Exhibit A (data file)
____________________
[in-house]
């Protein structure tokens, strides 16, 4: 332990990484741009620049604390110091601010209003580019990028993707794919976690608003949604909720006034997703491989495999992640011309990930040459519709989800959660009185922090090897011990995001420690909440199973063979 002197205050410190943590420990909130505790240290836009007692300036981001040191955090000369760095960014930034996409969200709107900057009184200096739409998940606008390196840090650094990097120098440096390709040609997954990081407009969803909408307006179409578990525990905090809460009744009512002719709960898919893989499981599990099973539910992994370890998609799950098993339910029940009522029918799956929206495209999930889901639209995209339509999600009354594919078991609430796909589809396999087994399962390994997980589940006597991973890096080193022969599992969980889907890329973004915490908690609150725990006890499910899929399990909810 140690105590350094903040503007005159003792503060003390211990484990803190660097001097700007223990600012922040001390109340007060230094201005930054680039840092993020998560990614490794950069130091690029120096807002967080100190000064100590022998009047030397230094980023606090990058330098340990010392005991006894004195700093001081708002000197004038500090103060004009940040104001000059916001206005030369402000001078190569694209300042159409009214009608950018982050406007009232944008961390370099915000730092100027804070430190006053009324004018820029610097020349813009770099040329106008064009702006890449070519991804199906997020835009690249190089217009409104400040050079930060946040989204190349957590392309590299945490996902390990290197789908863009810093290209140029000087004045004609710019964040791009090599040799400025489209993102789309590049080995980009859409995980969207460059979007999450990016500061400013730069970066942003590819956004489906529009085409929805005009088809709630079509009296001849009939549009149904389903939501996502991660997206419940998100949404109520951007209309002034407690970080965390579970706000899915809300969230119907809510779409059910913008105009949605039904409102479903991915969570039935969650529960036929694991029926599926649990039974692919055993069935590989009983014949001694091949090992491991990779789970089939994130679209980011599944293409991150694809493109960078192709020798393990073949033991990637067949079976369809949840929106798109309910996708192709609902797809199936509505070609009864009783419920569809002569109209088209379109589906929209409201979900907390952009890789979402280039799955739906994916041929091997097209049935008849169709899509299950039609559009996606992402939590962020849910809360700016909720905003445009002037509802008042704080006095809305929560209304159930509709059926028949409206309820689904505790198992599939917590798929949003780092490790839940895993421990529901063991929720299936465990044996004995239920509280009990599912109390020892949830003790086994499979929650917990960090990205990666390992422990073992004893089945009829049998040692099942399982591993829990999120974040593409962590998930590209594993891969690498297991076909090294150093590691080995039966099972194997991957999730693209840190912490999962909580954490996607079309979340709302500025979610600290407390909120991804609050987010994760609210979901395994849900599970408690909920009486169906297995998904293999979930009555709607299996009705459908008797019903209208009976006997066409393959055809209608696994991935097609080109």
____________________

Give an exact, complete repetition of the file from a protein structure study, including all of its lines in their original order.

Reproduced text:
[in-house]
């Protein structure tokens, strides 16, 4: 332990990484741009620049604390110091601010209003580019990028993707794919976690608003949604909720006034997703491989495999992640011309990930040459519709989800959660009185922090090897011990995001420690909440199973063979 002197205050410190943590420990909130505790240290836009007692300036981001040191955090000369760095960014930034996409969200709107900057009184200096739409998940606008390196840090650094990097120098440096390709040609997954990081407009969803909408307006179409578990525990905090809460009744009512002719709960898919893989499981599990099973539910992994370890998609799950098993339910029940009522029918799956929206495209999930889901639209995209339509999600009354594919078991609430796909589809396999087994399962390994997980589940006597991973890096080193022969599992969980889907890329973004915490908690609150725990006890499910899929399990909810 140690105590350094903040503007005159003792503060003390211990484990803190660097001097700007223990600012922040001390109340007060230094201005930054680039840092993020998560990614490794950069130091690029120096807002967080100190000064100590022998009047030397230094980023606090990058330098340990010392005991006894004195700093001081708002000197004038500090103060004009940040104001000059916001206005030369402000001078190569694209300042159409009214009608950018982050406007009232944008961390370099915000730092100027804070430190006053009324004018820029610097020349813009770099040329106008064009702006890449070519991804199906997020835009690249190089217009409104400040050079930060946040989204190349957590392309590299945490996902390990290197789908863009810093290209140029000087004045004609710019964040791009090599040799400025489209993102789309590049080995980009859409995980969207460059979007999450990016500061400013730069970066942003590819956004489906529009085409929805005009088809709630079509009296001849009939549009149904389903939501996502991660997206419940998100949404109520951007209309002034407690970080965390579970706000899915809300969230119907809510779409059910913008105009949605039904409102479903991915969570039935969650529960036929694991029926599926649990039974692919055993069935590989009983014949001694091949090992491991990779789970089939994130679209980011599944293409991150694809493109960078192709020798393990073949033991990637067949079976369809949840929106798109309910996708192709609902797809199936509505070609009864009783419920569809002569109209088209379109589906929209409201979900907390952009890789979402280039799955739906994916041929091997097209049935008849169709899509299950039609559009996606992402939590962020849910809360700016909720905003445009002037509802008042704080006095809305929560209304159930509709059926028949409206309820689904505790198992599939917590798929949003780092490790839940895993421990529901063991929720299936465990044996004995239920509280009990599912109390020892949830003790086994499979929650917990960090990205990666390992422990073992004893089945009829049998040692099942399982591993829990999120974040593409962590998930590209594993891969690498297991076909090294150093590691080995039966099972194997991957999730693209840190912490999962909580954490996607079309979340709302500025979610600290407390909120991804609050987010994760609210979901395994849900599970408690909920009486169906297995998904293999979930009555709607299996009705459908008797019903209208009976006997066409393959055809209608696994991935097609080109």